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The terrible price of zero tolerance immigration

A contractor with the federal government has applied to the state of Texas for a license to house up to 240 immigrant children between the ages of 0 and 17 at 415 Emancipation Avenue, Houston, June 16, 2018. Flickr/Patrick Feller. Some rights reserved.

Within
minutes of crossing the border, they are ripped from their mothers
arms. The children, some of them still breastfeeding, are shuffled into
temporary shelters. Their parents are marched to detention centers where
they are kept under lock and key. Stories and images are emerging of toddlers,
adolescents and teenagers crammed into cages. After making the treacherous
voyage from Central America and Mexico, asylum seekers and migrants are treated
like stray dogs on arrival. Even
wailing babies find little consolation: government policy is that they are not
to be touched. The psychological damage, stress and emotional trauma they
endure is incalculable.

Welcome to
Donald Trump’s America. Since US Attorney General Jeff Sessions announced the zero tolerance immigration policy two
months ago, roughly 2,000 children have been separated from their parents. The
reality is no one knows for sure. Sessions claims that these separations
are justified by the Bible and will deter illegal immigration, though there
is no evidence backing either claim. His is
a minority position. Yet while most critics agree that the new policy is
cruel and inhumane, Sessions and others in the Trump administration
are undeterred. People seeking safe refugee are being charged with a criminal
offence the moment they arrive. US officials don´t care if they have legitimate
asylum claims: every new arrival is going straight to jail.

The
banality of evil is thriving in border states like Texas, New Mexico and Arizona. In implementing zero tolerance,
stone-faced patrol officers and over-worked social workers – "neither
perverted nor sadistic" – are acting in terrifyingly normal ways. As
Hannah Arendt once said of the Nazi lieutenant-colonel Adolph Eichmann, it is
their "inability … to think from the standpoint of somebody else"
that is leading civil servants to condone monstrous injustices. Their hearts
are not filled with malice – but their actions are cruel beyond words. 

Just
consider the impacts of the new zero tolerance policy from the perspective of
asylum seekers and migrants. Shortly after stepping on US soil, babies,
toddlers and teens are forcibly removed from their parents, sometimes in the
most deceitful and horrific ways. Stories are emerging of children being led away by US customs officials "for a bath",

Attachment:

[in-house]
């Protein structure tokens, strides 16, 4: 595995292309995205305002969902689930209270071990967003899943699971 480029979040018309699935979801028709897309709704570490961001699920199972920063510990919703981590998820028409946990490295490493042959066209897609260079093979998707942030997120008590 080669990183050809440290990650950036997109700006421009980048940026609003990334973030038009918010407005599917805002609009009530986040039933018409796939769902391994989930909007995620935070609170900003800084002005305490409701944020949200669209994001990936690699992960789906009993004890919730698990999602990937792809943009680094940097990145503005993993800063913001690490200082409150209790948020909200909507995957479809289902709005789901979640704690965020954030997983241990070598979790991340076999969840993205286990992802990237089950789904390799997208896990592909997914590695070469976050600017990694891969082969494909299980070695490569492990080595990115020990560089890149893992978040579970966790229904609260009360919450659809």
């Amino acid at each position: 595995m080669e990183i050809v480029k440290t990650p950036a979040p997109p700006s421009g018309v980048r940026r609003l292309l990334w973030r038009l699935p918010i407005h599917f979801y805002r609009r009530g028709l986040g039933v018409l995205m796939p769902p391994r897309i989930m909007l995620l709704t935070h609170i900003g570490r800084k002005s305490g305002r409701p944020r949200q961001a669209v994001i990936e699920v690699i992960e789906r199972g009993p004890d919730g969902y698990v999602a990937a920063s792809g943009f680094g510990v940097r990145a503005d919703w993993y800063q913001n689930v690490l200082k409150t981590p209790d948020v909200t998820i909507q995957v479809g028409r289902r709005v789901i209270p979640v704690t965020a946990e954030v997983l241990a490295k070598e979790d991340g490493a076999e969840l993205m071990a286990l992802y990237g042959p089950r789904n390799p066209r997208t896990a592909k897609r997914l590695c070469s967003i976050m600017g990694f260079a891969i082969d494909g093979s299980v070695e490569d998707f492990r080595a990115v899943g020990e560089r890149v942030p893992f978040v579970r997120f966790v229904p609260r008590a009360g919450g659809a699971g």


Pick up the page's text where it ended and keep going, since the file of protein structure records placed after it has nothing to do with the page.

with questioning parents later told they will not see their children again.
Witnesses have described how border guards not only deny information about
their children´s whereabouts, but tell the parents that they will be prosecuted
and are unwelcome. Virtually all new arrivals are deposited in adult detention
centers for "expedited removal", with most deported.

Most of the
children who are separated from their parents and families are parted for
extended periods of time. Once processed by the Department of Homeland
Security, they are shuffled through Health and Human Services and deposited in
one of the hundred or so temporary shelters set up around the US. In some cases
they are united with family members or acquaintances living in the US, assuming
they can be found.

Most often
they are not. There are reports emerging of children weeping
inconsolably, unable to explain where they come from or make sense of what has happened.
There are no adjudication procedures in place allowing parents to be put
in alternative detention centers to be reunited with their kids.

Making
matters worse, detained parents are languishing in their cells for six to eight
weeks, sometimes much longer. They are required to wait behind bars while they
wait to be awarded a "credible fear" interview, essentially an asylum
assessment. Given the hardening of US immigration policy and the limited number
of available judges in border towns, only a tiny minority eventually have the
opportunity to present their case to an immigration judge. It is rare for any
claimant to have access to paid advocates or attorneys. As a result, most
arrivals are deported instantly. Those who fight their deportation will likely
wait another six months or more for a hearing – in jail.

There are
also widespread problems with reconnecting parents and separated children after
the fact due to the chaotic way in which zero tolerance is being implemented
and enforced. The Department of Homeland Security and officials working with
Customs and Border Protection separate children from their parents, but they do
not care for them for more than a few days. The longer-term welfare support is
the jurisdiction of Health and Human Services, the Office of Refugee
Resettlement and the Department of Unaccompanied Child Services. There are
fears that many children are falling between the cracks, and that family
unification is being delayed.

Make no
mistake, the US´s zero tolerance immigration strategy is not just immoral, it
is illegal. In incarcerating all new arrivals the US is sidestepping
international and national jurisprudence, including the Refugee Convention. The
use of criminal laws to deter asylum seekers is in violation of Article 31,
among others. Not surprisingly, the United Nations Commissioner for Human
Rights, Zeid Ra'ad al Hussein, described the zero tolerance policy as
unconscionable. While human rights and faith based groups across the US and
around the world are mobilizing and speaking out, the damage is
lasting. This criminal policy will persist so long as ordinary people
mindlessly follow orders and stop questioning their actions.   

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